If every Fortune 500 company moved all of their manufacturing plants to the US, how many plants would be "reshored"?
Hi, and thanks for your question about the number of plants that would be "reshored" if every Fortune 500 company moved manufacturing operations back to the U.S. The short answer is that no fewer than 16,000 plants would be reshored. I elaborate on my findings below.
I began by calculating how many U.S. manufacturing plants have actually been lost due to offshoring. I took the results and used them to analyze the Fortune 500.
U.S. MANUFACTURING LOSSES
There were 364,000 manufacturing establishments in the United States in 1996. By 2012, that number decreased by 22% to 285,000. The United States has lost no fewer than 80,000 manufacturing establishments since 1996. The confluence of increased globalization (1993's NAFTA, for example) and the Great Recession of 2007-2009 is the likeliest culprit.
To determine which share of this 22% decrease is due to offshoring as opposed to the Great Recession, I analyzed the average number of domestic manufacturing jobs per year from 1939 to 2016. I found that the “new normal” began around 1996-1997 and accelerated in the early aughts before it plateaued around 2003-2007. Based on my calculations, which derive from this chart, 60% of the losses in U.S. manufacturing jobs since 1996 should be attributed to offshoring, while 40% should be attributed to the Great Recession. If we accept that jobs are an acceptable, albeit rough, proxy for establishments, then I estimate that no fewer than 48,000 (60% of 80,000 manufacturing establishments) plants would be brought back after "reshoring."
These findings are complicated when we consider the Fortune 500 in particular. One complication is that our count of manufacturing establishments includes "lone operators all the way up to large businesses." Clearly, the number of plants brought back by Fortune 500 companies would be far fewer than 48,000 because of their size. Additionally, many Fortune 500 companies are startlingly fond of reporting their properties in terms of square footage, like IBM did right here. They refuse to state the number of plants and opt for square footage across 14 countries instead. Not to mention, the vast majority of Fortune 500 companies don't actually making anything! Only 38% (193 companies) of the Fortune 500 actually made anything in 2015.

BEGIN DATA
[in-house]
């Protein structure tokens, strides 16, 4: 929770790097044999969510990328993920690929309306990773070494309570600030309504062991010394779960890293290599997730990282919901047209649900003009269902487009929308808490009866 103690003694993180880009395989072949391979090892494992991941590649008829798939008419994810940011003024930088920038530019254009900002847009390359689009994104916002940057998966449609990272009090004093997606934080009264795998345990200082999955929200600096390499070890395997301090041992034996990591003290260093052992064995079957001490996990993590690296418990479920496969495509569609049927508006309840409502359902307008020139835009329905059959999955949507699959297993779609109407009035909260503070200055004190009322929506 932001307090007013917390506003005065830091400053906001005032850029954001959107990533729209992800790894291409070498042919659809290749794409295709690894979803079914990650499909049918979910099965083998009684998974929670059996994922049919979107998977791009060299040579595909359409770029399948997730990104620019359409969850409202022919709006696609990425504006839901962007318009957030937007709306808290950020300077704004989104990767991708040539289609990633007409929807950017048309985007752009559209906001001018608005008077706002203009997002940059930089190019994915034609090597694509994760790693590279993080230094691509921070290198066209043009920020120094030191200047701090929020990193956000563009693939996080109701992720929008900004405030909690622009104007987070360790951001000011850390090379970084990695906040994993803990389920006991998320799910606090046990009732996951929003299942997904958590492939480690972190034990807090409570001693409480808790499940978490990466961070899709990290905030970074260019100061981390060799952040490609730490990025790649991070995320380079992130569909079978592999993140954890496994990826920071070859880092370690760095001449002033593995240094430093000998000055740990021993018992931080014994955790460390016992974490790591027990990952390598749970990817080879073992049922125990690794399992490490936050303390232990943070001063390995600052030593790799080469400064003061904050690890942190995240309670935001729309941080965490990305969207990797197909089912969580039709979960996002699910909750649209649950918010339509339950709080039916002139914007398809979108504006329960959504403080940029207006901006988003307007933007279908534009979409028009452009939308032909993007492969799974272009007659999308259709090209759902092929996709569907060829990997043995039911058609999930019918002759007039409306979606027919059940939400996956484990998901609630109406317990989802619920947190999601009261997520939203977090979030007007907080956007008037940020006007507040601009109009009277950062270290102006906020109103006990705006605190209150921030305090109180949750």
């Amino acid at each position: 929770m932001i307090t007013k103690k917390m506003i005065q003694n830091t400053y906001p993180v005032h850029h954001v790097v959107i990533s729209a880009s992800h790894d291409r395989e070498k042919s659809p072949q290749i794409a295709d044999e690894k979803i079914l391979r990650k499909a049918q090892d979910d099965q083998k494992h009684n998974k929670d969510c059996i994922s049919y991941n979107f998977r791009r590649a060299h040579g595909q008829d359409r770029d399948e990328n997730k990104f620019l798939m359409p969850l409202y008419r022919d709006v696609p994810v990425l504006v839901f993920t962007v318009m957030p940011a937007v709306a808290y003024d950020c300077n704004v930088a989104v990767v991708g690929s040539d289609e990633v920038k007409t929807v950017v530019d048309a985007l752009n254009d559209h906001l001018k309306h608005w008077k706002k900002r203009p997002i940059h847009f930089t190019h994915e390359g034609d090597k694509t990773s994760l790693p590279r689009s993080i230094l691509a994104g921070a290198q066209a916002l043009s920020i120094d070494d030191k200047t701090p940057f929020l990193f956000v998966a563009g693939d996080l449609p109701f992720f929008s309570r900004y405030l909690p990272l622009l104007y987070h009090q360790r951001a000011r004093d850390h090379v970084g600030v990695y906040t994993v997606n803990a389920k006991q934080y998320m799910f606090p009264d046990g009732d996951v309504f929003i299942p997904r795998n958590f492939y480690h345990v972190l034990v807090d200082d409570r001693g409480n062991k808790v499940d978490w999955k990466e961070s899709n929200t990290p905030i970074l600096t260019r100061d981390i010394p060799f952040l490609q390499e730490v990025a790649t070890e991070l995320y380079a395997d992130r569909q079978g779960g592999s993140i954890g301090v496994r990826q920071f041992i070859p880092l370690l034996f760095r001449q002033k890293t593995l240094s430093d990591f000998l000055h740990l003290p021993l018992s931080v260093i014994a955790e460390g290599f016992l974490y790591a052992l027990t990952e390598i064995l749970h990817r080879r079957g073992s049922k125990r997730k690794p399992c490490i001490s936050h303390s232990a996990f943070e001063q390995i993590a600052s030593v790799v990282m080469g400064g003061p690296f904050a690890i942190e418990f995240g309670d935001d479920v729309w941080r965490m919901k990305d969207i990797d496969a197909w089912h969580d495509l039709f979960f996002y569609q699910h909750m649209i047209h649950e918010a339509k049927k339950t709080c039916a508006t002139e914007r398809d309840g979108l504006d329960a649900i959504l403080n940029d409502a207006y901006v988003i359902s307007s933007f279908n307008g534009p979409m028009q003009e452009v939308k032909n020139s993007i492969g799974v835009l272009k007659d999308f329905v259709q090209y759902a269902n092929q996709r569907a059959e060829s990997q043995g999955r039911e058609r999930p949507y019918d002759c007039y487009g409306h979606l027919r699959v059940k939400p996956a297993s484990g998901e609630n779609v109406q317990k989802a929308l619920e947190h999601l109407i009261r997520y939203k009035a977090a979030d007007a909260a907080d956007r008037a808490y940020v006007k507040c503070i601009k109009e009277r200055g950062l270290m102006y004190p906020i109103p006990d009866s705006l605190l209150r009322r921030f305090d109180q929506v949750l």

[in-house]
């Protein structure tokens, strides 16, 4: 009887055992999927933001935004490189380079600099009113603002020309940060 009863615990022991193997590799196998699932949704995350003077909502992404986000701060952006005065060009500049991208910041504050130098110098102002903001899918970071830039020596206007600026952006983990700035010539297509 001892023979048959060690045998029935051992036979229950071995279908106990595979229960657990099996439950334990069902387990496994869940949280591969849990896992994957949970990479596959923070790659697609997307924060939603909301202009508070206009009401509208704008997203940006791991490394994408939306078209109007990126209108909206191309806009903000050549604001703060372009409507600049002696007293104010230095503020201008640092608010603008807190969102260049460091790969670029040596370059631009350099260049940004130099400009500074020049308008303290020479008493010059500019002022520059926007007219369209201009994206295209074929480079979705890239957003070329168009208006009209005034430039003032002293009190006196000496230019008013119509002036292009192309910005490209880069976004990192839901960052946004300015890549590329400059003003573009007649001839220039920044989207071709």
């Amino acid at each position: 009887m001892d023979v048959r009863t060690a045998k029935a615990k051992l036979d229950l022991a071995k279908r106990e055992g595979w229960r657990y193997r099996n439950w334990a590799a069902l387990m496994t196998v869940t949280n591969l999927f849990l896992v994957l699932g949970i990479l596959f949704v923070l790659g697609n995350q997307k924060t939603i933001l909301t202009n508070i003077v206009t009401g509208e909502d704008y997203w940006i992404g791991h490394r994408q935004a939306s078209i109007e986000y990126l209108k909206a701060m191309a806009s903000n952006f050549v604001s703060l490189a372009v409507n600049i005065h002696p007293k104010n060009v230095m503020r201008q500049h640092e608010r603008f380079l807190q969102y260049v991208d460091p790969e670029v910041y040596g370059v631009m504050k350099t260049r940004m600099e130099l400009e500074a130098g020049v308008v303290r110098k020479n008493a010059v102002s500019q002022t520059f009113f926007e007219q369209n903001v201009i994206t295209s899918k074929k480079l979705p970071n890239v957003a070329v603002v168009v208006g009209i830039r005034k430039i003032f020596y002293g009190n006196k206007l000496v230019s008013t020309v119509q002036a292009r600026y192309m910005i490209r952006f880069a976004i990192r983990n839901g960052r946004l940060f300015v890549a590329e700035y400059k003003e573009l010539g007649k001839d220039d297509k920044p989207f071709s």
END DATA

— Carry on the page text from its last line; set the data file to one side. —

Of this 193, I analyzed 14 of them and tallied the total number of manufacturing plants outside of the U.S. they reported in 2015. These companies reported that they operated 1,140 plants outside of the U.S, which is an average of 81 plants outside of the U.S. per company. We can estimate that roughly 16,000 plants would return to the U.S. if they all "reshored" their operations (193 companies x 81 avg plants per). This 16,000 doesn't account for the plants that would be "reshored" if Fortune 500 companies stopped outsourcing their manufacturing, a notorious example being Apple's relationship with Foxconn. Apple, for example, owned only one manufacturing plant offshore in 2015 but if they were forced to forgoe their outsourcing practices the number of plants "reshored" would increase further.
Additionally, I've compiled a spreadsheet of the 193 Fortune 500 companies that manufacture goods, for your personal records. The spreadhseet includes their number of employees, 2015 F500 ranking, and other information.
In summary, we calculated the number of manufacturing establishments lost in the U.S. due to offshoring. We also estimated 16,000 as the number of "reshored" manufacturing plants if every Fortune 500 company moved its manufacturing operations to the U.S.
Thanks for using Wonder and I hope this research puts you on the right track!